|Publication number||US6072727 A|
|Application number||US 09/070,105|
|Publication date||Jun 6, 2000|
|Filing date||Apr 29, 1998|
|Priority date||Apr 30, 1997|
|Publication number||070105, 09070105, US 6072727 A, US 6072727A, US-A-6072727, US6072727 A, US6072727A|
|Inventors||Francesco La Rosa|
|Original Assignee||Stmicroelectronics S.R.L.|
|Export Citation||BiBTeX, EndNote, RefMan|
|Patent Citations (2), Referenced by (13), Classifications (6), Legal Events (6)|
|External Links: USPTO, USPTO Assignment, Espacenet|
This invention relates to a dynamic sense amplifier for semiconductor memory devices of the EPROM, EEPROM and Flash EPROM types.
More particularly, the invention relates to a dynamic sense amplifier which comprises a virtual ground sense circuit having a pair of output nodes; an equilibration device for equalizing the potentials present on the nodes; respective reference and matrix circuit legs associated with the output nodes and led to respective input terminals; and a circuit portion for biasing the input terminals.
As is well known, electronic non-volatile memory circuits integrated in a semiconductor require that a circuit device be provided to sense, i.e., "read" the data from the memory cells. This device that converts the analog data to digital data is called a "sense amplifier".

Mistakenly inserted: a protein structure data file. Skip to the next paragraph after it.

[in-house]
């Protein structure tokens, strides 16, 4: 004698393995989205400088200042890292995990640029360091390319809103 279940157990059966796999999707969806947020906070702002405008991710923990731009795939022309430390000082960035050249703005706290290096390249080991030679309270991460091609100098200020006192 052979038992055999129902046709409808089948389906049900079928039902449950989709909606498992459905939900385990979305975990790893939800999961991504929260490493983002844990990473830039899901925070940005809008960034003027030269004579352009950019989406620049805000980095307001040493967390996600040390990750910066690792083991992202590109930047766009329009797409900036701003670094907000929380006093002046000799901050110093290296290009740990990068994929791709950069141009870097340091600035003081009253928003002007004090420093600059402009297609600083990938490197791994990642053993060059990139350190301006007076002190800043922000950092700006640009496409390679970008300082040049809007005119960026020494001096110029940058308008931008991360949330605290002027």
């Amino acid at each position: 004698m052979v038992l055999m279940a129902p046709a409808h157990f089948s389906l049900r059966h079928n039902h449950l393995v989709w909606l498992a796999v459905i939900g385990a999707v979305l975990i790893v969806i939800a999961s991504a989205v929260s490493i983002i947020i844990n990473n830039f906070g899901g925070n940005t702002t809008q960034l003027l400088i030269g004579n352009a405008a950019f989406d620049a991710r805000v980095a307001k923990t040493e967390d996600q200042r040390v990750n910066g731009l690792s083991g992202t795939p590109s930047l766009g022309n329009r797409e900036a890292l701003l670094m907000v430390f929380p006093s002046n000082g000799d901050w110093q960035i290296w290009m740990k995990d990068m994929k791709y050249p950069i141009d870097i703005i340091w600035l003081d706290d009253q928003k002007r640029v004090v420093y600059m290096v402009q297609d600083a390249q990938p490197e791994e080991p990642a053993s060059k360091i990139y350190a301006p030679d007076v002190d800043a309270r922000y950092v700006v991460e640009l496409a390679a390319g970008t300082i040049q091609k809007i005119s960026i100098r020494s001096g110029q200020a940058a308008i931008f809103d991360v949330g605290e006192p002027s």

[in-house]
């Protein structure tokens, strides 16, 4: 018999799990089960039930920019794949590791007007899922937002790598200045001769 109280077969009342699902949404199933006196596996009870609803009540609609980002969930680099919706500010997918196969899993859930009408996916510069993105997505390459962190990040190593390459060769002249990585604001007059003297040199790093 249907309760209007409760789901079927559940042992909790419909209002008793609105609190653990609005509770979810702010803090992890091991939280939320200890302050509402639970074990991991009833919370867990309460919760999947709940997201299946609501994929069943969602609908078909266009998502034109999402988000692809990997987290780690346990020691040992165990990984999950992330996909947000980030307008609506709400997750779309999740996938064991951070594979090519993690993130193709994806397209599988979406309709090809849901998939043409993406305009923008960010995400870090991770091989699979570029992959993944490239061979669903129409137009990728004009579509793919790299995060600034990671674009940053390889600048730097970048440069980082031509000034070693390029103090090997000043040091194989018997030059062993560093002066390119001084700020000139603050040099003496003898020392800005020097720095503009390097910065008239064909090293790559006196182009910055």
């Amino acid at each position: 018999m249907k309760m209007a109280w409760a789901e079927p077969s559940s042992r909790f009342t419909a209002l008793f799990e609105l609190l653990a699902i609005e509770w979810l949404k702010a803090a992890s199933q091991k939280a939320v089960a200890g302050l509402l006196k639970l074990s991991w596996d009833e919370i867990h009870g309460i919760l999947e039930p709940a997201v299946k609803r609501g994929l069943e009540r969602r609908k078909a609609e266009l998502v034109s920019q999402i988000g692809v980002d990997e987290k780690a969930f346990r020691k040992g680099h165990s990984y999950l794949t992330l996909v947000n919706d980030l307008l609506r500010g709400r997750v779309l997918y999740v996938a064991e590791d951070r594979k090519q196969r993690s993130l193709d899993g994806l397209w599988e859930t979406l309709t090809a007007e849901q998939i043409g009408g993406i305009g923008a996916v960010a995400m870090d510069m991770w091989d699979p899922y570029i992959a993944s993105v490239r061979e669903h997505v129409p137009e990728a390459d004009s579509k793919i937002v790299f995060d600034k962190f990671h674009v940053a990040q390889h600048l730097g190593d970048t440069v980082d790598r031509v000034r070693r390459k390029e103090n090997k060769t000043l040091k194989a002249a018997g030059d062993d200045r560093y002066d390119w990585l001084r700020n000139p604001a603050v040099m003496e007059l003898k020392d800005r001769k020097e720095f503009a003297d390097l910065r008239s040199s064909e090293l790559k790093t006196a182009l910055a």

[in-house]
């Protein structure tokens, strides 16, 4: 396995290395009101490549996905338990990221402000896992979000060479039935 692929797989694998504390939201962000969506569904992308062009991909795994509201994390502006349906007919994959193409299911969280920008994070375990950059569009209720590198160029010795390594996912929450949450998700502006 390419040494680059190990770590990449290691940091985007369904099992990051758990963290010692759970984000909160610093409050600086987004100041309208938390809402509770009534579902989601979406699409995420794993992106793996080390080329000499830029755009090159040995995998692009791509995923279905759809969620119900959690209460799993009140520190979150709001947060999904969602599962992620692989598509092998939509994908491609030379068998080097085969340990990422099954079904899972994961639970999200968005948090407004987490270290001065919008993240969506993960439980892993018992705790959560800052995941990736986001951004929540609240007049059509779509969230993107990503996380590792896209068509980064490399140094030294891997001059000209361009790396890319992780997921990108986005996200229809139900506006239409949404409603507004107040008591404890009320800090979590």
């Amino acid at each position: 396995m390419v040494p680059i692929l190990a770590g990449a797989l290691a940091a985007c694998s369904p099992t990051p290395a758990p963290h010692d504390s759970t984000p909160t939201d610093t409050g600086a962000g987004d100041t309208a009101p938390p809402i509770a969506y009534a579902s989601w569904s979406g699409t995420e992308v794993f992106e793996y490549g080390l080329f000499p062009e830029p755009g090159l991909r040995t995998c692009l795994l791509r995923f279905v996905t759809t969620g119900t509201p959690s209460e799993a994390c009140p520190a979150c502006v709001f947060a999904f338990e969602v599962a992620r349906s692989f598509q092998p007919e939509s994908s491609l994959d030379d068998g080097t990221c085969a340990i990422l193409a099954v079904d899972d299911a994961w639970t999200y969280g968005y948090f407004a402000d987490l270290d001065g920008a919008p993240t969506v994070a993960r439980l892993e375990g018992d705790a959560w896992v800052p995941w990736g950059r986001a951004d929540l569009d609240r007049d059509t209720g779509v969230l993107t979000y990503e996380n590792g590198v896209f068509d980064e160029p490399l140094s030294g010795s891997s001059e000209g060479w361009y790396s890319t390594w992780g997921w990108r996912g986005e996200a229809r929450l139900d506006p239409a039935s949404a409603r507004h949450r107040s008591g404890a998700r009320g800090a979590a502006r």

Sense amplifiers of the static type are known. However, superior performance is provided by sense amplifiers of the dynamic type, this term indicating the presence, inside the amplifier, of a latch memory element to hold the data after it has been read.
A typical example of a dynamic sense amplifier for non-volatile memories of the Flash EPROM type is described in European Patent Application No. 0 713 222, herein incorporated by reference. The sense amplifier described in that application comprises a differential amplifier type of basic structure, wherein a cell to be read from the memory matrix is compared to a reference cell.